Hilco offers an ErgoPro Compression Sleeve Trimming Pliers so an ECP can trim a compression sleeve cleanly with razor sharp edges.
At one time or another, every eyecare professional (ECP) has been caught in the difficult position of not having exactly the right tool for the job or feeling like they needed another set of hands to fix a pair of eyeglasses. Those are the moments when unique and innovative hand tools can save the day. Here’s a look at some of the more useful and clever hand tools available today.
Western Optical's Nose Pad Inserting Plier gently grips the pad on one side of the tool while bracing the pad arm on the other.
SPRING HINGES Replacing screws in spring hinges can often be difficult. Trying to keep enough tension on a spring hinge’s shaft while placing a screw through its barrels can be frustrating and time consuming. Vigor Optical, A division of Grobet USA, has a self-aligning spring hinge screw insertion tool that makes reinserting spring hinge screws both quick and easy. The cleverly notched and curved tip pliers use a special screw that’s helpful for all spring hinge types, even pesky ones. The pliers’ screw tip is pushed under the top barrel of the hinge with the screw at a 45° angle. In this position, a standard screwdriver is used to tighten the screw.
Amcon’s Spring Hinge Assem-bly Tool is another solution for replacing spring hinge screws. This tool features a vise that holds the frame in place with the hinge open. An extended blade screw driver reaches down from the top of the vise to the slot on the screwhead enabling the optician to replace the screw with ease. The Spring Hinge Assembly Tool unit includes the base with vise, the extended screwdriver handle, a 1.8mm Phillips screwdriver blade, a 1.8mm flat blade, and five spacers.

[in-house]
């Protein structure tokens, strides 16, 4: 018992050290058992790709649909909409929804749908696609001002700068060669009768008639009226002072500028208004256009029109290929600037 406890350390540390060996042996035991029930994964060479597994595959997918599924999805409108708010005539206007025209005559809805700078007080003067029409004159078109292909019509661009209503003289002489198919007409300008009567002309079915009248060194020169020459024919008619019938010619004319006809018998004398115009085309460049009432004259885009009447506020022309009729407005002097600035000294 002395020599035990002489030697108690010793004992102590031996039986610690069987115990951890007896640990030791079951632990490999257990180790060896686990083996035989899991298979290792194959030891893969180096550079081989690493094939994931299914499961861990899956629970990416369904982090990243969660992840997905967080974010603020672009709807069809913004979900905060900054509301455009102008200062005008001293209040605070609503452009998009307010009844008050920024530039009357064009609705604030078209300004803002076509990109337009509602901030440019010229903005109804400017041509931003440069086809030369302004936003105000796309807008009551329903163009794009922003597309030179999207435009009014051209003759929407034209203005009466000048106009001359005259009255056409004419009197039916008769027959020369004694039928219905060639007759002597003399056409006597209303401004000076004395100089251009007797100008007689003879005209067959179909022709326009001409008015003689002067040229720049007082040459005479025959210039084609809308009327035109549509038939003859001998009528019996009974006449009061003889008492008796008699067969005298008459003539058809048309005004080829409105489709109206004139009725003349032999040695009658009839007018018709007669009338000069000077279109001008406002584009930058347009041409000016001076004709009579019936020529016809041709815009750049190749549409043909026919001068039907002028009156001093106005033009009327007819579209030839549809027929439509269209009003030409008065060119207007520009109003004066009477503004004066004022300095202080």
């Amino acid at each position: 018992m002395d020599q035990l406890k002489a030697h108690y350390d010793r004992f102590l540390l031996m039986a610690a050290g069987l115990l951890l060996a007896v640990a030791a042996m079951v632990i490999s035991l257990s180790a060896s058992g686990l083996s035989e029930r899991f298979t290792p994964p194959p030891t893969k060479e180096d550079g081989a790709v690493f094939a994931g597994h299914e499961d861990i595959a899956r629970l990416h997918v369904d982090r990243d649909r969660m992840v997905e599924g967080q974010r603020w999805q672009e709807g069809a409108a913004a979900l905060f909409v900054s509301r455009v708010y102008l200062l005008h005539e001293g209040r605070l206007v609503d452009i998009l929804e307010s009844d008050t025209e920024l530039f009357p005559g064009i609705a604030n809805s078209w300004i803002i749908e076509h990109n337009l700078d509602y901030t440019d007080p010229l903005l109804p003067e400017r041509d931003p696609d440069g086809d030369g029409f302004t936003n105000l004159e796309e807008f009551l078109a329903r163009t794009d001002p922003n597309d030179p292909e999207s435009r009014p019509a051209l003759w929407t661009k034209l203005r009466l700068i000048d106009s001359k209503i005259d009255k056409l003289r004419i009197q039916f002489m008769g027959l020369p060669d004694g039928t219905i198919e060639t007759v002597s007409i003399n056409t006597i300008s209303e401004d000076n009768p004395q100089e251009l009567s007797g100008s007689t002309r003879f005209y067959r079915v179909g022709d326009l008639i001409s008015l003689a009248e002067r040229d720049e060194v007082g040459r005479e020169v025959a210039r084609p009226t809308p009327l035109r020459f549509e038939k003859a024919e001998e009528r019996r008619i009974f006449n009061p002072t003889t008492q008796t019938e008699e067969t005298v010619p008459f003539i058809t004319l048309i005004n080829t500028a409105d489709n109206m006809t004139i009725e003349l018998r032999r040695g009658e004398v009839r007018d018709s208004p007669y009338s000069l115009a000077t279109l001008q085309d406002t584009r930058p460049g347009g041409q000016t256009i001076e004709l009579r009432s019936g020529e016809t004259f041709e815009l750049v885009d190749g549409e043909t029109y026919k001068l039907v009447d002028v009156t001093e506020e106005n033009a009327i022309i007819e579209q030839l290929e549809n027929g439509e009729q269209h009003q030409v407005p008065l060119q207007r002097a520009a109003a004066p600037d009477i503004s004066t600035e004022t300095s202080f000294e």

NOSEPADS Every dispenser has probably experienced the nosepad from Hades. You know the one I mean— the one that is either difficult to remove from a pad arm or install onto it. You may try removing it by placing pliers in between the pad and pad arm only to twist or bend the arm instead of removing the pad. You may also try installing a new nosepad with your fingers and applying too much pressure to the pad arm, pushing it too far out of alignment, thereby creating another step in the process and getting it back on the patient’s face.
The line of Hand Friendly Pliers from OptiSource are so comfortable they can be manipulated easily.
Western Optical Supply has designed two tools that make nosepad replacements easier on you and the frame. The Nose Pad Inserting Plier holds a nosepad in its specially designed jaws that you can then line up with the nosepad box. Simply press the pad into the box and remove the plier. This toll means you don’t have to hurt your fingers by forcing nosepads into the box or run the risk of moving the nosepad arm. The Nose Pad Popping Plier is designed to help you remove a pad without moving the nosepad arms. Simply insert the prong of the plier under the nosepad box and with a gentle squeeze the nosepad pops out. Stormin’ Norman’s also offers its Nose Pad Popper to easily remove nosepads. Take a look at their Nose Pad Extractor Tweezer too—it’s specifically made to extract push-on pads from the pad arm.
A Compression Sleeve Trimming Pliers from Stormin' Norman's assists in the assembly or repair of compression mounted frames.